Isaiah (Jesus & Justice Part 10)

The last time you and I talked, we learned that kings of old were to rule with “justice and righteousness” and how the kings of Israel failed miserably at that.

They were supposed to order their kingdom God’s good way, giving everyone what God said they were due without favoritism or discrimination. If they’d done that, everyone would be at peace with one another and with God, believing their neighbor and God could be trusted to provide and protect them.

But the kings failed. The people were not at peace with one another and they turned away from God to worship other gods. The poor, orphans, widows, and foreigners were not just neglected but oppressed.

So, how will God respond to all this?

God’s Warning & Promise

The job of a prophet was to carry God’s message to Israel’s religious and political leaders. God sent many prophets to Israel at this troubled time in her history, but let’s focus our attention on Isaiah’s message as a good representation of the rest.

In Isaiah 1 and 2, God speaks a terrifying warning to Israel’s leaders. God sees their failure to rule with “justice and righteousness” as an act of rebellion against God, who will now allow Jerusalem to be destroyed by fire and carried into exile by her enemies. But it’s not too late! God is willing to change course if Israel will change hers:

Wash and make yourselves clean.
    Take your evil deeds out of my sight;
    stop doing wrong.
17 Learn to do right; seek justice.
    Defend the oppressed.
Take up the cause of the fatherless;
    plead the case of the widow.

Isaiah 1:16,17

Isaiah says the fire and exile will not last forever! One day God will take a faithful remnant of Israel and build a new nation out of it that will bring justice and righteousness, plenty and peace, to all nations.

Then Isaiah switches metaphors from a nation to a tree. In Isaiah 6 the prophet says God will allow Israel to be cut down and burned. A smoldering stump will remain and from it, God will bring a “holy seed.”

Later, in Isaiah 7-11, we discover that this “holy seed” is a future king named “Immanuel” – God with us – who will be empowered by God’s Spirit to bring good news to the poor, freedom to the oppressed, and peace to people from all nations.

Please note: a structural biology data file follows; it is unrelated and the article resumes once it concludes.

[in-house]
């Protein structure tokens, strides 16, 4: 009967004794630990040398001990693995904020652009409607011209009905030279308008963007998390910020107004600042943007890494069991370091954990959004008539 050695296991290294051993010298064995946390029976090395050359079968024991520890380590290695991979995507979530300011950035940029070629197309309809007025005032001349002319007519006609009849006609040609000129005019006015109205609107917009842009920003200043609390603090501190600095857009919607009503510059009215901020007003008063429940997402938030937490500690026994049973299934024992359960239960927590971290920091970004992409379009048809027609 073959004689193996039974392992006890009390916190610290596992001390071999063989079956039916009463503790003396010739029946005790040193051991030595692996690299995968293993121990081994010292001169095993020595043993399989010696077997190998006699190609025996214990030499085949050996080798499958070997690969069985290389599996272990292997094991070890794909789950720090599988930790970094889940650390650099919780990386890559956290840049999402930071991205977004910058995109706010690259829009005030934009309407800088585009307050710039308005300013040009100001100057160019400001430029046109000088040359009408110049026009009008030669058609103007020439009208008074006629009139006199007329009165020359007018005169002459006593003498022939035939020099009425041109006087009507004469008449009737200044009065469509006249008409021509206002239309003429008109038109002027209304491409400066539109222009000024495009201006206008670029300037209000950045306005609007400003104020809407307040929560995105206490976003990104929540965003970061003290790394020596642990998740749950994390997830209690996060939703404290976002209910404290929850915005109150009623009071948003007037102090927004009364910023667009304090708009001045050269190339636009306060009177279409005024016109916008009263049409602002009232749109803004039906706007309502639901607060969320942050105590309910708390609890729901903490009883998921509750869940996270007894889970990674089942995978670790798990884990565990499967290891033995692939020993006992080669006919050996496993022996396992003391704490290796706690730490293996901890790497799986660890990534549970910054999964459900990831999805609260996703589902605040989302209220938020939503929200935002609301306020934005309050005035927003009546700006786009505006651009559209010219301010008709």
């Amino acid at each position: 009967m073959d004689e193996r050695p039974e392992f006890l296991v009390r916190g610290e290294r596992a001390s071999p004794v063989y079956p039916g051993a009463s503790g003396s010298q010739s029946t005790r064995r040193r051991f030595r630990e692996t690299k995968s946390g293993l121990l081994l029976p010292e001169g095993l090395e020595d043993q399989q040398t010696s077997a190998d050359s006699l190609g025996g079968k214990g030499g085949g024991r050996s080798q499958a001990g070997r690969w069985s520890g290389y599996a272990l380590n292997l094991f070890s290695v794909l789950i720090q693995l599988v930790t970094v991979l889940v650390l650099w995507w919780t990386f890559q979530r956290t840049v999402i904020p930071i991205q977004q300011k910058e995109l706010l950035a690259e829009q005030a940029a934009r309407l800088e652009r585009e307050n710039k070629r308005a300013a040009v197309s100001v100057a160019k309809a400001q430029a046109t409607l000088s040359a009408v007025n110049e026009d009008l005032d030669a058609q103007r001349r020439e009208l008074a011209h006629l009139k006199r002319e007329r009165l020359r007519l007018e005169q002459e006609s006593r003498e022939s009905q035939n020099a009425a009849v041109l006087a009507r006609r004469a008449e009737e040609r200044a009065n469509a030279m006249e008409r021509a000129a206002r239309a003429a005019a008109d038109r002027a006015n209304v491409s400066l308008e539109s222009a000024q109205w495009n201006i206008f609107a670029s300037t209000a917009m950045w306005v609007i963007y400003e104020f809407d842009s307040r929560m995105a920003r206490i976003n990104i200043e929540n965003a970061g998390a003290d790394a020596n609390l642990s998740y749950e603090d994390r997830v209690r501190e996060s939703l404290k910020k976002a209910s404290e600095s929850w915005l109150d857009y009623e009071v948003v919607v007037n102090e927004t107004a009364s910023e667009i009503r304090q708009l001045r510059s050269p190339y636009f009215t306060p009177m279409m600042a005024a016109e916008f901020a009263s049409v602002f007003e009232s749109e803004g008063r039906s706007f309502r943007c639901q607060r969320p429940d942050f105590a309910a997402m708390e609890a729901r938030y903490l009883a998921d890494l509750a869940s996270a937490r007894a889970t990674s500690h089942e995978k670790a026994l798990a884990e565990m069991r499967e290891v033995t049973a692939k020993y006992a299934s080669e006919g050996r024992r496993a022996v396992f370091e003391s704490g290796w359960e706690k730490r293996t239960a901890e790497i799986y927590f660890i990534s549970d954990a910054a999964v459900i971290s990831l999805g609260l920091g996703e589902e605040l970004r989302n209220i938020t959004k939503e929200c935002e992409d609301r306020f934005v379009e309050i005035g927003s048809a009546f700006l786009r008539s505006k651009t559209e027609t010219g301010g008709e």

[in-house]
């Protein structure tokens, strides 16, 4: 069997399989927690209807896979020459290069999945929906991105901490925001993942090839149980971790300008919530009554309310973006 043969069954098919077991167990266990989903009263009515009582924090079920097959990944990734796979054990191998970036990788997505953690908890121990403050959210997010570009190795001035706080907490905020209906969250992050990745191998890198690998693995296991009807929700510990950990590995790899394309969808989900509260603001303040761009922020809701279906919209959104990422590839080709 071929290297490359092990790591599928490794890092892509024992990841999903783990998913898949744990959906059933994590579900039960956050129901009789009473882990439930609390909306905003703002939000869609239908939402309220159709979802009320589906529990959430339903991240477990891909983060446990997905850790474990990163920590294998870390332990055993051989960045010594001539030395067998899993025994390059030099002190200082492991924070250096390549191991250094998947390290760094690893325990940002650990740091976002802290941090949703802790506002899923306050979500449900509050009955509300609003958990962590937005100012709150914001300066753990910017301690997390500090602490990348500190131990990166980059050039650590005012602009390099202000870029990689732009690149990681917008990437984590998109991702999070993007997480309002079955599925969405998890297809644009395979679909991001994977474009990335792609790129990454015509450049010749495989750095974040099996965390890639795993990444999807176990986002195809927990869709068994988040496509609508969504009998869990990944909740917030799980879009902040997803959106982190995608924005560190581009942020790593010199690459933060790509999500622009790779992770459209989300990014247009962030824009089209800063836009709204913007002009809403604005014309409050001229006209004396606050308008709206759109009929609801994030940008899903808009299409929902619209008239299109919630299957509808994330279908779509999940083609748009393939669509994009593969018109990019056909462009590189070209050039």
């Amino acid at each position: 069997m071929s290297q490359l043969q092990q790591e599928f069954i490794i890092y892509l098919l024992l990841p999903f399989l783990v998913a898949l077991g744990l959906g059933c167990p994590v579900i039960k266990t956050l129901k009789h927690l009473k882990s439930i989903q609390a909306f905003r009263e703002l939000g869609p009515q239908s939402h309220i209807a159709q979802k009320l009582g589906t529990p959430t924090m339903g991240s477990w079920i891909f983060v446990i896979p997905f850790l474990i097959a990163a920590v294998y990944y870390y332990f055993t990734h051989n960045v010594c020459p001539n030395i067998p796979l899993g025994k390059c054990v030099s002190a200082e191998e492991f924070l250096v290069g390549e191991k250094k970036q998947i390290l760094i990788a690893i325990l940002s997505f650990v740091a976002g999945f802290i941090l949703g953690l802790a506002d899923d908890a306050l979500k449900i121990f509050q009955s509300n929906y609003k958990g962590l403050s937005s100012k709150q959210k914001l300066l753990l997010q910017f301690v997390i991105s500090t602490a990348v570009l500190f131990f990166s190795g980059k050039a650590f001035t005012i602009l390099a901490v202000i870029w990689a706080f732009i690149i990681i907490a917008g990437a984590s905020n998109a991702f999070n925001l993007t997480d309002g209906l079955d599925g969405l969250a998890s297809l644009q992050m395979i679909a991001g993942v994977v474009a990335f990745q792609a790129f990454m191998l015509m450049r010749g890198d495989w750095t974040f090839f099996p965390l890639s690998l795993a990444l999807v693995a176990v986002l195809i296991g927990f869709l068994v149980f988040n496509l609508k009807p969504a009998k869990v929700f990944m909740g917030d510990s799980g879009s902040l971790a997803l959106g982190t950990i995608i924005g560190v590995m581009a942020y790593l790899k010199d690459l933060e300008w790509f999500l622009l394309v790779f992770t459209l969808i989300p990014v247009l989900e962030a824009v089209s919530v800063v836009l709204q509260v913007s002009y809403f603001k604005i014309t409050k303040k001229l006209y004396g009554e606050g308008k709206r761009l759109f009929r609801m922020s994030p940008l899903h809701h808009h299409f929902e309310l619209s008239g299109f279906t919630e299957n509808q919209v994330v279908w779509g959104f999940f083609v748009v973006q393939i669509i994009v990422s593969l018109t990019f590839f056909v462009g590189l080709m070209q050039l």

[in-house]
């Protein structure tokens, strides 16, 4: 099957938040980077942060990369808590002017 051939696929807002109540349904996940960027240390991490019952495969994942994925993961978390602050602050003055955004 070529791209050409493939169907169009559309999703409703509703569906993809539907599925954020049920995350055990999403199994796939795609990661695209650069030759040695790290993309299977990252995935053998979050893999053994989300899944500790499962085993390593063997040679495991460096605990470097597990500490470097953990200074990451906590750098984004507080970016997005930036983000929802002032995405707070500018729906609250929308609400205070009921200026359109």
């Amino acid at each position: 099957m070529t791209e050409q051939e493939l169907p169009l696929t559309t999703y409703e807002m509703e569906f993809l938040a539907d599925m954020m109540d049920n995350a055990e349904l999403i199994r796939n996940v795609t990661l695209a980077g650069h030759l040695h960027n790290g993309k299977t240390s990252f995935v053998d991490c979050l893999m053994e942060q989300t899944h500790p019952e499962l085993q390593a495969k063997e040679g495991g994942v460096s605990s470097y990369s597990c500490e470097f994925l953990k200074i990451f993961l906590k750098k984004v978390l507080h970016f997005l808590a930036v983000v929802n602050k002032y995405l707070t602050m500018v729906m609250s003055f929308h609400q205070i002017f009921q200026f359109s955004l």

God Does Something New

In the middle of the book of Isaiah, the purifying fire is lit: God’s people do not learn to do what is right and just ans so they are carried off into exile. When they come back home generations later, they once again rebel against God and fail to do what is right and just. They worship other gods, order their lives and their nation their way, and the most vulnerable suffer because of it. Since exile didn’t teach them a lesson, Isaiah says, God will do something new.

In Isaiah 49-55 this new thing is a person called the “Servant”. We discover the Servant and “Immanuel” and the “holy seed” are all the same person! And then things get really confusing: God also calls the servant “Israel” (Isaiah 49:3).

Isaiah says the Servant-Israel will build a new nation to show all the nations what God is like. He’ll be empowered by the Spirit of God to rule God’s way on earth. Scarcity and fear will be banished and people all over the world will experience justice and righteousness, plenty and peace.

The Servant Will Suffer & Save

But then Isaiah explains how the Servant-Israel is going to do all this, and it’s very strange: He’ll be killed by our rebellion and sacrificed to cover our guilt. And somehow – Isaiah isn’t very specific about this – the killed King will live again and bring peace, healing, and life to many!